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How to Address Salary As Part of the Hiring Process

How to Address Salary As Part of the Hiring Process

Let’s face it. Most nonprofits are notorious for not paying high salaries in comparison to their for-profit peers. Recently, there’s been a movement, which has the support of some state legislatures to make it illegal for employers to ask for salary history.

Prospective employees also feel especially many in the nonprofit sector which is notorious for paying below market wages, that they lose any standing in any negotiations. Candidates also feel it’s an invasion of their privacy.

Why has salary history become an issue?

  1. Technology: Technology has created a situation where applicants are “forced” in online applications to reveal their pay history. In turn, employers have been able to screen out people based on that criteria alone–regardless if someone can do a job or not.
  2. Wage Gap: Studies have shown that women earn $0.80 to every $1.00 her male counterparts earn for the same job. And, between black people and white people, there is a gap in earnings of 26.7 percent. So, by asking for salary history of individuals who have been systematically earning lower wages than others, pay has become a matter of fairness, addressing systemic poverty and social justice.

On the flip side of the coin, there are valid reasons why employers ask about salary history, including the following:

  1. Affordability: One of the key reasons why many organizations ask for salary history is because hiring managers can learn if they can afford to hire someone.
  2. Benefits and Bonuses: Hiring managers can determine if the candidate they would like to hire received any additional financial benefits, such as monetary bonuses.
  3. Candidate success: In combination with the work history, a hiring manager can learn if a candidate was promoted, given more responsibilities and compensated.

So, how should you deal with salary negotiations in this new environment when candidates are less inclined to provide salary history, and state legislatures are changing laws that may prohibit employers from asking? How can you find the happy medium?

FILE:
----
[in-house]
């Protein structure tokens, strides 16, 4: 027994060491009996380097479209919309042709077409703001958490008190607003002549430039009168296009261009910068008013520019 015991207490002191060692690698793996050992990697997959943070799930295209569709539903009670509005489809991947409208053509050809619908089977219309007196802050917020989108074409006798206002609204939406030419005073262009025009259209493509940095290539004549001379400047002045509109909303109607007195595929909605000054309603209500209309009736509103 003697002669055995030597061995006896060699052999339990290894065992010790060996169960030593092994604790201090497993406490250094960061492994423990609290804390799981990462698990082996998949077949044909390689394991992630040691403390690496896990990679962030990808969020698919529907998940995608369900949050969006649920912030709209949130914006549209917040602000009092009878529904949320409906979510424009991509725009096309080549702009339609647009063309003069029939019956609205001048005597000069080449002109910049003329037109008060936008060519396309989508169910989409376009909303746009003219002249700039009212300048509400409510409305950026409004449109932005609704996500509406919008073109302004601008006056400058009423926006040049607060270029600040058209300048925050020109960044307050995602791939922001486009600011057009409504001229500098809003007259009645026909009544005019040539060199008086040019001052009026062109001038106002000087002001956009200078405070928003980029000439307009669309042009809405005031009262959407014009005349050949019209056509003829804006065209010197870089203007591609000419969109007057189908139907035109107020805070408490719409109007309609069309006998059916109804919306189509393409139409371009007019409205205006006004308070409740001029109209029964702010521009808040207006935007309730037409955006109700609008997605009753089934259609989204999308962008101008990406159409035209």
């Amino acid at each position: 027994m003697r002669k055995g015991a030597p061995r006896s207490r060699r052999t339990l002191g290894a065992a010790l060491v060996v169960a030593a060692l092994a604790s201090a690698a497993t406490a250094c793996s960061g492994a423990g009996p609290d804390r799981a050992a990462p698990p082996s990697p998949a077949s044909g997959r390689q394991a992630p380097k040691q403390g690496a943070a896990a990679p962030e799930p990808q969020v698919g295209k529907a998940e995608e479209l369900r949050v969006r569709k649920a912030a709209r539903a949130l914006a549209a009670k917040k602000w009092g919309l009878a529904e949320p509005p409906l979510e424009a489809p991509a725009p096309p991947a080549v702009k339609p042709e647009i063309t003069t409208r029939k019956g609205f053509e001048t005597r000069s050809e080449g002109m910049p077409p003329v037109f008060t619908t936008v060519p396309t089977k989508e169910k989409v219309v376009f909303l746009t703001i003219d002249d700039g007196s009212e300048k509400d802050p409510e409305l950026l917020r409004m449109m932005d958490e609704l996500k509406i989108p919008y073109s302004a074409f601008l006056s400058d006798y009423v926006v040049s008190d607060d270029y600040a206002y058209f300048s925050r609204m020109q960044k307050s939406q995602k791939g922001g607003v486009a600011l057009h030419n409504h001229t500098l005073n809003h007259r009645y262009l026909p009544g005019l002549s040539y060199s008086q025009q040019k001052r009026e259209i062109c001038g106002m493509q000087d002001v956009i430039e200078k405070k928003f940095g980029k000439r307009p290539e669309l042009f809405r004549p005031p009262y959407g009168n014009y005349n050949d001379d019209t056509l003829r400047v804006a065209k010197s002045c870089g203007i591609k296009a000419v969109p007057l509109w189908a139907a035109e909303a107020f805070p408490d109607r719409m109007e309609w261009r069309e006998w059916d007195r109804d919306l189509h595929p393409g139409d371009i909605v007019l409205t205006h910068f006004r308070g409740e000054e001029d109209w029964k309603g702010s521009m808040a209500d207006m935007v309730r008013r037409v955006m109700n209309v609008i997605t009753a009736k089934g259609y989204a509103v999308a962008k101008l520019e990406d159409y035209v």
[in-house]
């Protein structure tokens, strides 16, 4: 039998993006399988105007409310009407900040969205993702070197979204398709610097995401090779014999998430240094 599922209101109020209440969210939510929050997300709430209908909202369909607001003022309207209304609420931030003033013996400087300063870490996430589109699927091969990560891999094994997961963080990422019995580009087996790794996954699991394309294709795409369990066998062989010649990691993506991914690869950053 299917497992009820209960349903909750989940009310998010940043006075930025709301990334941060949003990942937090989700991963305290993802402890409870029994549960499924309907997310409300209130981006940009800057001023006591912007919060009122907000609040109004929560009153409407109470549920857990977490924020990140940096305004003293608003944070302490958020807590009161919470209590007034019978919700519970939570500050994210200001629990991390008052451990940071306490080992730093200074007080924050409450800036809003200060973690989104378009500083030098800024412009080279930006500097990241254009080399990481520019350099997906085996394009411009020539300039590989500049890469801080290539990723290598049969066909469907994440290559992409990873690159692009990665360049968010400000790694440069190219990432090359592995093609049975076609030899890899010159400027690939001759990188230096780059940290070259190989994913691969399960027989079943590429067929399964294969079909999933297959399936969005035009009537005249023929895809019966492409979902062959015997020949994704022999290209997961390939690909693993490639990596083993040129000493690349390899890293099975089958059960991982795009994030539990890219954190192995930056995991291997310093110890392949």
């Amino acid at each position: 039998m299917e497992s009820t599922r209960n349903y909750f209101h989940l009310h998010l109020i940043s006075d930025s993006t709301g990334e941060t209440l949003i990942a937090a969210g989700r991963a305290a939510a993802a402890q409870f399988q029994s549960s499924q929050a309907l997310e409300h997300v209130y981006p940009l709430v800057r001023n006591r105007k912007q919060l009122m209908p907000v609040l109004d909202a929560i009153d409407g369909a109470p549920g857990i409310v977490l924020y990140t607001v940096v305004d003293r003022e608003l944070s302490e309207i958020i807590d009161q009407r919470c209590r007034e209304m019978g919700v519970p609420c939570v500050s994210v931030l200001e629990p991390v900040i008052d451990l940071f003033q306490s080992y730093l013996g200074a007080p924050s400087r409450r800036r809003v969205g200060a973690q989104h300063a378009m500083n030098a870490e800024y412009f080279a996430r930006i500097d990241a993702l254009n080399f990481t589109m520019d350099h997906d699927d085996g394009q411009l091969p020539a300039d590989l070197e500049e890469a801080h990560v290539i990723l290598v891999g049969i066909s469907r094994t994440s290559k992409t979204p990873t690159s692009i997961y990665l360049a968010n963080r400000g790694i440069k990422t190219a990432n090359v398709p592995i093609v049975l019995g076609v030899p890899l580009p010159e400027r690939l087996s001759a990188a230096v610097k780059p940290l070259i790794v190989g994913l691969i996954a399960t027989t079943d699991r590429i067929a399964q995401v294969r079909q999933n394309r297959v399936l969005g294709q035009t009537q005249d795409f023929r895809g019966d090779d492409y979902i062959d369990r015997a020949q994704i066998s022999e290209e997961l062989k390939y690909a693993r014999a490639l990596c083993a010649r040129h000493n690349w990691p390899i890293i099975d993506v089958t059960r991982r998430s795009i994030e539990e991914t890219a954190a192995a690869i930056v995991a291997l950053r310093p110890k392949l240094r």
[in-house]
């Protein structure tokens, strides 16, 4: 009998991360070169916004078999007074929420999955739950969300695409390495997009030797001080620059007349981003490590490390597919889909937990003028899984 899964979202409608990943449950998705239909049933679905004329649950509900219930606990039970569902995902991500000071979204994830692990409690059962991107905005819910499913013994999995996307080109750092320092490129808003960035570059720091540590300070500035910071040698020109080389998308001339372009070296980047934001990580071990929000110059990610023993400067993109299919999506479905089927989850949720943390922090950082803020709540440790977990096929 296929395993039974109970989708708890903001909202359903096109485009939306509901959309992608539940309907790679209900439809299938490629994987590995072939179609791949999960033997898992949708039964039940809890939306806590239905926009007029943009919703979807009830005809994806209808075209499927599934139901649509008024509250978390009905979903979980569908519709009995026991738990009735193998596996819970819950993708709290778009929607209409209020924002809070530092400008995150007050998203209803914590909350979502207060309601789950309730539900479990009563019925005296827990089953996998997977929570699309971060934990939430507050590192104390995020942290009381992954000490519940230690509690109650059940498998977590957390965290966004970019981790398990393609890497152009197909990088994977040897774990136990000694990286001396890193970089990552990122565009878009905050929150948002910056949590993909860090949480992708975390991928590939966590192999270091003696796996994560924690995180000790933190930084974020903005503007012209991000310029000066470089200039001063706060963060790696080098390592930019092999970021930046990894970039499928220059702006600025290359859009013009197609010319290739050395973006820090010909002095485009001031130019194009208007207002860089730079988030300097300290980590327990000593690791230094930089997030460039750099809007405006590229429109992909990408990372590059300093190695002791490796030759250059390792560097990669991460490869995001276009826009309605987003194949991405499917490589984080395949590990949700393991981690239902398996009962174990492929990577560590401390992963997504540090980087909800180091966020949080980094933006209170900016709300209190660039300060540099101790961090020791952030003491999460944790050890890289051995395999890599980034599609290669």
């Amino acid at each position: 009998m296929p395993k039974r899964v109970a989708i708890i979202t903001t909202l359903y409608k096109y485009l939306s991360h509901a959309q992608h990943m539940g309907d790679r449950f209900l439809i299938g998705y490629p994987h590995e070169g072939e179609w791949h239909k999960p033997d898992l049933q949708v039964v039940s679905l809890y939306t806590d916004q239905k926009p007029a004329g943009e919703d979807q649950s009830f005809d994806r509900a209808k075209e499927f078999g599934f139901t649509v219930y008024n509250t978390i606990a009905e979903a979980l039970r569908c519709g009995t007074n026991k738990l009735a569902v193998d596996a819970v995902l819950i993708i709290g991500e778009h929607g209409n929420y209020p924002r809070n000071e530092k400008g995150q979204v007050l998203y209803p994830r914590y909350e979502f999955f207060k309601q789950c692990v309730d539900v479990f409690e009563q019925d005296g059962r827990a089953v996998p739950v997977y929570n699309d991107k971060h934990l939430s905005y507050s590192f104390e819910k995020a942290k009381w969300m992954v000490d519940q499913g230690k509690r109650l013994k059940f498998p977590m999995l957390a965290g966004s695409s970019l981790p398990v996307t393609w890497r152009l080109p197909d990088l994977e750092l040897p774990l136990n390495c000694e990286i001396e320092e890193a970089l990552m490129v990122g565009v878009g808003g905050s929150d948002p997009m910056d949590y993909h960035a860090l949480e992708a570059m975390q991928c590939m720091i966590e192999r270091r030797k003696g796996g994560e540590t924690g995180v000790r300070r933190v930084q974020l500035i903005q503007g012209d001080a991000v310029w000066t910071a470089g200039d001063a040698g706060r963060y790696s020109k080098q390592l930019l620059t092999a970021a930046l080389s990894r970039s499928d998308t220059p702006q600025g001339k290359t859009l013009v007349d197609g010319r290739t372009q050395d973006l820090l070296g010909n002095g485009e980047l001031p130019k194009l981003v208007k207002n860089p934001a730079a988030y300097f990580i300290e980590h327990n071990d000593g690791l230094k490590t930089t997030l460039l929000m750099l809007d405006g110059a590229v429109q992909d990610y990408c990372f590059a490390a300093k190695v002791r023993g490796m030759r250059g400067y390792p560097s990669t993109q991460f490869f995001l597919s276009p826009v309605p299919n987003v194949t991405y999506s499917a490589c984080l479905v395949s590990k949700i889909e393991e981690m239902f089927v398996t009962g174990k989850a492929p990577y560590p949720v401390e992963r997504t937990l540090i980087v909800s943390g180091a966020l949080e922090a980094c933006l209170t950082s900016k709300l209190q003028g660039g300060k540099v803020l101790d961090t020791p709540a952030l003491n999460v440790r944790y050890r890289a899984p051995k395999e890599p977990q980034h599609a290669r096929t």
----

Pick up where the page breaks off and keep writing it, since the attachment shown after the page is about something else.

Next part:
1. Know the law. As a nonprofit or social enterprise business, make it a point to know the law in your state about whether or not you’re permitted to ask about salary history.
  2. Respect your candidates and workers. Realize as an employer, especially in the nonprofit sector, that many people have not earned what they should be earning. Candidates also see it as an invasion of their privacy. Remember that you want to strike a balance between your business needs and those of the candidates and your employees.
  3. Tweak technology. Don’t require applicants to list their salary history online even before you’ve considered their application. If you publicize a range, which you have for any job you’re posting, prospective candidates will apply or not if the salary range is acceptable to them.
  4. Stick to the range. Do your research. Know what other nonprofits in your area, and even across the country, are paying for similar positions. Here are some excellent salary surveys from PNP Staffing Group and The Bridgespan Group. Then, in all fairness to your organization and the candidates, be open and fair about the salary range.
  5. Be serious. Many times nonprofits begin salary discussions with prospective candidates asking for histories (assuming it’s legal in the state) before they have any real interest or desire in the candidate. Don’t bother. When you enter into salary negotiations, respect the candidate and be serious about their candidacy.

As more and more states make it illegal for organizations and businesses to ask about salary histories, you’ll get more pushback, even from candidates in states where asking for such information is legal. Don’t start off your relationship with prospective employees on the wrong foot. Take this delicate discussion seriously, remember how it annoys potential team members. Would you like someone asking you about how much you’ve made, particularly if they’re not that interested in you?

Ask for salary targets from candidates, which is open and fair game. Provide your salary range, so candidates know whether or not you’re even in the same ballpark. Remember that the Internet gives you power and knowledge. It also gives the same to prospective candidates. With a little research and mutual respect, salary negotiations don’t have to become a zero sum game.


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